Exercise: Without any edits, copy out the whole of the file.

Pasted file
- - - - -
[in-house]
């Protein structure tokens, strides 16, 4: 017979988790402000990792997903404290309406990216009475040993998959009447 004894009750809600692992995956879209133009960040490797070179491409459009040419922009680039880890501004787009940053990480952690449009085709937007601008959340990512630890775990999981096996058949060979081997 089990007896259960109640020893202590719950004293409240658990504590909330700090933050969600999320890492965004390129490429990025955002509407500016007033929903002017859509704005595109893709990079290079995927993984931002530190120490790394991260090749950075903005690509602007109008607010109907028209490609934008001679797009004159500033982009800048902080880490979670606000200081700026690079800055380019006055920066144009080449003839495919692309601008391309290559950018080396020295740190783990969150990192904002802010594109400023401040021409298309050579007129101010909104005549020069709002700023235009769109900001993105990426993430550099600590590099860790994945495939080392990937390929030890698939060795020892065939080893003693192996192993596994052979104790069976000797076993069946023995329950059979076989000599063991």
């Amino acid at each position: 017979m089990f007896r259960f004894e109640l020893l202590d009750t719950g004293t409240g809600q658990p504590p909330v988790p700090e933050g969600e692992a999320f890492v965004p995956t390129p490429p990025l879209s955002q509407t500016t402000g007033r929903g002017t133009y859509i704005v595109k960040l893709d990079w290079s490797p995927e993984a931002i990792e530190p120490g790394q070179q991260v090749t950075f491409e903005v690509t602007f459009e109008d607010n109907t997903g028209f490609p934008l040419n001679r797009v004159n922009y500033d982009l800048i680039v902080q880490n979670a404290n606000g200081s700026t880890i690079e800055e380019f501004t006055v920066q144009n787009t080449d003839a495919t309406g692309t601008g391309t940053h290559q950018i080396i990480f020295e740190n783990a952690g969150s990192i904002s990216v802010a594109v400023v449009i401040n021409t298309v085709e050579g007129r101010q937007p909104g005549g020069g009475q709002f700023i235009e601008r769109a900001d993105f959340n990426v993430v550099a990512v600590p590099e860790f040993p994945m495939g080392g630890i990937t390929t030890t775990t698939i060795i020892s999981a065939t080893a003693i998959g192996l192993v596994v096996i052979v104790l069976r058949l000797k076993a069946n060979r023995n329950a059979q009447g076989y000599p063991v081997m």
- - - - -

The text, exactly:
[in-house]
């Protein structure tokens, strides 16, 4: 017979988790402000990792997903404290309406990216009475040993998959009447 004894009750809600692992995956879209133009960040490797070179491409459009040419922009680039880890501004787009940053990480952690449009085709937007601008959340990512630890775990999981096996058949060979081997 089990007896259960109640020893202590719950004293409240658990504590909330700090933050969600999320890492965004390129490429990025955002509407500016007033929903002017859509704005595109893709990079290079995927993984931002530190120490790394991260090749950075903005690509602007109008607010109907028209490609934008001679797009004159500033982009800048902080880490979670606000200081700026690079800055380019006055920066144009080449003839495919692309601008391309290559950018080396020295740190783990969150990192904002802010594109400023401040021409298309050579007129101010909104005549020069709002700023235009769109900001993105990426993430550099600590590099860790994945495939080392990937390929030890698939060795020892065939080893003693192996192993596994052979104790069976000797076993069946023995329950059979076989000599063991």
């Amino acid at each position: 017979m089990f007896r259960f004894e109640l020893l202590d009750t719950g004293t409240g809600q658990p504590p909330v988790p700090e933050g969600e692992a999320f890492v965004p995956t390129p490429p990025l879209s955002q509407t500016t402000g007033r929903g002017t133009y859509i704005v595109k960040l893709d990079w290079s490797p995927e993984a931002i990792e530190p120490g790394q070179q991260v090749t950075f491409e903005v690509t602007f459009e109008d607010n109907t997903g028209f490609p934008l040419n001679r797009v004159n922009y500033d982009l800048i680039v902080q880490n979670a404290n606000g200081s700026t880890i690079e800055e380019f501004t006055v920066q144009n787009t080449d003839a495919t309406g692309t601008g391309t940053h290559q950018i080396i990480f020295e740190n783990a952690g969150s990192i904002s990216v802010a594109v400023v449009i401040n021409t298309v085709e050579g007129r101010q937007p909104g005549g020069g009475q709002f700023i235009e601008r769109a900001d993105f959340n990426v993430v550099a990512v600590p590099e860790f040993p994945m495939g080392g630890i990937t390929t030890t775990t698939i060795i020892s999981a065939t080893a003693i998959g192996l192993v596994v096996i052979v104790l069976r058949l000797k076993a069946n060979r023995n329950a059979q009447g076989y000599p063991v081997m």